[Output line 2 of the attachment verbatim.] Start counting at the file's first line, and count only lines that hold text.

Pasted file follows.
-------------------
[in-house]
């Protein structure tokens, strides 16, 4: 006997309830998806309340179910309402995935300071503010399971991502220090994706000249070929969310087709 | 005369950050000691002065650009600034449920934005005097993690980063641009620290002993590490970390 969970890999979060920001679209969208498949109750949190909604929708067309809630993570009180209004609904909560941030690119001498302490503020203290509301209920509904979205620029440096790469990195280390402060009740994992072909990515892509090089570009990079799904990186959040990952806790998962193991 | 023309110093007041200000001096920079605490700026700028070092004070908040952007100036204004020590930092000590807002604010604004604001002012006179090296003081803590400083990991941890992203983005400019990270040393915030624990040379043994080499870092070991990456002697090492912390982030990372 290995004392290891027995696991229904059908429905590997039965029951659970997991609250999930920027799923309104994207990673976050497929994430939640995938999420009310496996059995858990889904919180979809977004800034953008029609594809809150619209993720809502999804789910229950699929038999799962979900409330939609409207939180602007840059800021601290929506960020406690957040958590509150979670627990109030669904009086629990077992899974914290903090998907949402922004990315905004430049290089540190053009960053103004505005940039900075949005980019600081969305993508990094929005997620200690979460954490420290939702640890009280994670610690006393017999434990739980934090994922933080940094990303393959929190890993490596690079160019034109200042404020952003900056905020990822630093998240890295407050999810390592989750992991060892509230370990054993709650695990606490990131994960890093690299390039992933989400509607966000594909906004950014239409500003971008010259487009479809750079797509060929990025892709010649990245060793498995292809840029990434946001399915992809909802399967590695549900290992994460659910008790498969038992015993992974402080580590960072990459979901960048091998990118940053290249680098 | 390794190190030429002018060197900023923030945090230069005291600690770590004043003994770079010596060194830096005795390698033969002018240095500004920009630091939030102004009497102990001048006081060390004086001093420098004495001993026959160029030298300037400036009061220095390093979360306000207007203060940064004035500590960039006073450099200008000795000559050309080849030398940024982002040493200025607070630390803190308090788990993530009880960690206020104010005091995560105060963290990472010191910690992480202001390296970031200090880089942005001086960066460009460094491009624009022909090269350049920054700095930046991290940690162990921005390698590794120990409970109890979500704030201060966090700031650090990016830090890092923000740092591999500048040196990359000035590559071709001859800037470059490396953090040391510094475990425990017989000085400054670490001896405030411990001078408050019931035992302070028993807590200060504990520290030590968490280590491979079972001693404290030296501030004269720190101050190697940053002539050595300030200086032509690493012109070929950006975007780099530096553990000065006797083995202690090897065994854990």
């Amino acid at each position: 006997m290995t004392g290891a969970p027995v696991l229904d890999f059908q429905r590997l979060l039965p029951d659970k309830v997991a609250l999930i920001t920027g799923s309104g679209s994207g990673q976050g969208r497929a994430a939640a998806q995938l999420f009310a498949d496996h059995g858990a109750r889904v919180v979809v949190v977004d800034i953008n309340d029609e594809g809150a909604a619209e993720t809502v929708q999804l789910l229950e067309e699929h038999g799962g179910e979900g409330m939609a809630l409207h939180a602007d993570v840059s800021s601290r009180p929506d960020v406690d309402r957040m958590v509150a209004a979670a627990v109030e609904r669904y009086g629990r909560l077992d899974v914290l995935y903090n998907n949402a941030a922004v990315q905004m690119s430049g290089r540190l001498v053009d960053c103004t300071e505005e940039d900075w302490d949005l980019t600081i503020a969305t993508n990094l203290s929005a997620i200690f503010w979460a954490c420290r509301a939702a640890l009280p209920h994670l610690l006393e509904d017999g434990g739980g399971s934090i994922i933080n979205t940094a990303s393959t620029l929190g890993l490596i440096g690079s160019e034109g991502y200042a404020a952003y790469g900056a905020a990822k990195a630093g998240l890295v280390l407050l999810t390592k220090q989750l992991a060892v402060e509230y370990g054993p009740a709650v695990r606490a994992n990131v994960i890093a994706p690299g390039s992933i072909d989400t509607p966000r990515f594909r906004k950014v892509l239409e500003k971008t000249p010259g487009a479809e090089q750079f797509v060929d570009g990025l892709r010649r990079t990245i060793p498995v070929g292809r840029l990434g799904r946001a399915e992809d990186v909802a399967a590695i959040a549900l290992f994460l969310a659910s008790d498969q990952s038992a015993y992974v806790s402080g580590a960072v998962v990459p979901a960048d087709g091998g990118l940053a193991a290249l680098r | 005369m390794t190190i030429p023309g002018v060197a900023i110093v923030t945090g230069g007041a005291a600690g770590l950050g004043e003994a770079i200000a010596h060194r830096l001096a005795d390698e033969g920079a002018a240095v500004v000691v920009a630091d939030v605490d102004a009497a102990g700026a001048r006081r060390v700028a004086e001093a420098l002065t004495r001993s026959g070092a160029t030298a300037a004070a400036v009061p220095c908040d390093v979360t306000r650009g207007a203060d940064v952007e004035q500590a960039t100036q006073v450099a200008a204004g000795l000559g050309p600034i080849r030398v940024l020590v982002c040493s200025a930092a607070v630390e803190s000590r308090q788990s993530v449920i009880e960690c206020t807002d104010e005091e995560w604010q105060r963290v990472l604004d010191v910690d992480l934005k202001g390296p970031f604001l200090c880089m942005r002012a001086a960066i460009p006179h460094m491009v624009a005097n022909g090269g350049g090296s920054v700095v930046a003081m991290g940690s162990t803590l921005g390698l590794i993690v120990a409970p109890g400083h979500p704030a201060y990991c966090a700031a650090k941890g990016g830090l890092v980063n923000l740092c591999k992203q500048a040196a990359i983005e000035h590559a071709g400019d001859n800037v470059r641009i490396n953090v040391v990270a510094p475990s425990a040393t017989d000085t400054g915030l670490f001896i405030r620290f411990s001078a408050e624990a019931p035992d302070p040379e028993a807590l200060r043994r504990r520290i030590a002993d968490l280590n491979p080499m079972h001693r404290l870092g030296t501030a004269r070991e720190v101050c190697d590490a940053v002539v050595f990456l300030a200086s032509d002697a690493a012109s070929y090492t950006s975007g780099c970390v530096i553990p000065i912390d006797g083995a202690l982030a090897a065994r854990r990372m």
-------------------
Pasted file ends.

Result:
């Protein structure tokens, strides 16, 4: 006997309830998806309340179910309402995935300071503010399971991502220090994706000249070929969310087709 | 005369950050000691002065650009600034449920934005005097993690980063641009620290002993590490970390 969970890999979060920001679209969208498949109750949190909604929708067309809630993570009180209004609904909560941030690119001498302490503020203290509301209920509904979205620029440096790469990195280390402060009740994992072909990515892509090089570009990079799904990186959040990952806790998962193991 | 023309110093007041200000001096920079605490700026700028070092004070908040952007100036204004020590930092000590807002604010604004604001002012006179090296003081803590400083990991941890992203983005400019990270040393915030624990040379043994080499870092070991990456002697090492912390982030990372 290995004392290891027995696991229904059908429905590997039965029951659970997991609250999930920027799923309104994207990673976050497929994430939640995938999420009310496996059995858990889904919180979809977004800034953008029609594809809150619209993720809502999804789910229950699929038999799962979900409330939609409207939180602007840059800021601290929506960020406690957040958590509150979670627990109030669904009086629990077992899974914290903090998907949402922004990315905004430049290089540190053009960053103004505005940039900075949005980019600081969305993508990094929005997620200690979460954490420290939702640890009280994670610690006393017999434990739980934090994922933080940094990303393959929190890993490596690079160019034109200042404020952003900056905020990822630093998240890295407050999810390592989750992991060892509230370990054993709650695990606490990131994960890093690299390039992933989400509607966000594909906004950014239409500003971008010259487009479809750079797509060929990025892709010649990245060793498995292809840029990434946001399915992809909802399967590695549900290992994460659910008790498969038992015993992974402080580590960072990459979901960048091998990118940053290249680098 | 390794190190030429002018060197900023923030945090230069005291600690770590004043003994770079010596060194830096005795390698033969002018240095500004920009630091939030102004009497102990001048006081060390004086001093420098004495001993026959160029030298300037400036009061220095390093979360306000207007203060940064004035500590960039006073450099200008000795000559050309080849030398940024982002040493200025607070630390803190308090788990993530009880960690206020104010005091995560105060963290990472010191910690992480202001390296970031200090880089942005001086960066460009460094491009624009022909090269350049920054700095930046991290940690162990921005390698590794120990409970109890979500704030201060966090700031650090990016830090890092923000740092591999500048040196990359000035590559071709001859800037470059490396953090040391510094475990425990017989000085400054670490001896405030411990001078408050019931035992302070028993807590200060504990520290030590968490280590491979079972001693404290030296501030004269720190101050190697940053002539050595300030200086032509690493012109070929950006975007780099530096553990000065006797083995202690090897065994854990």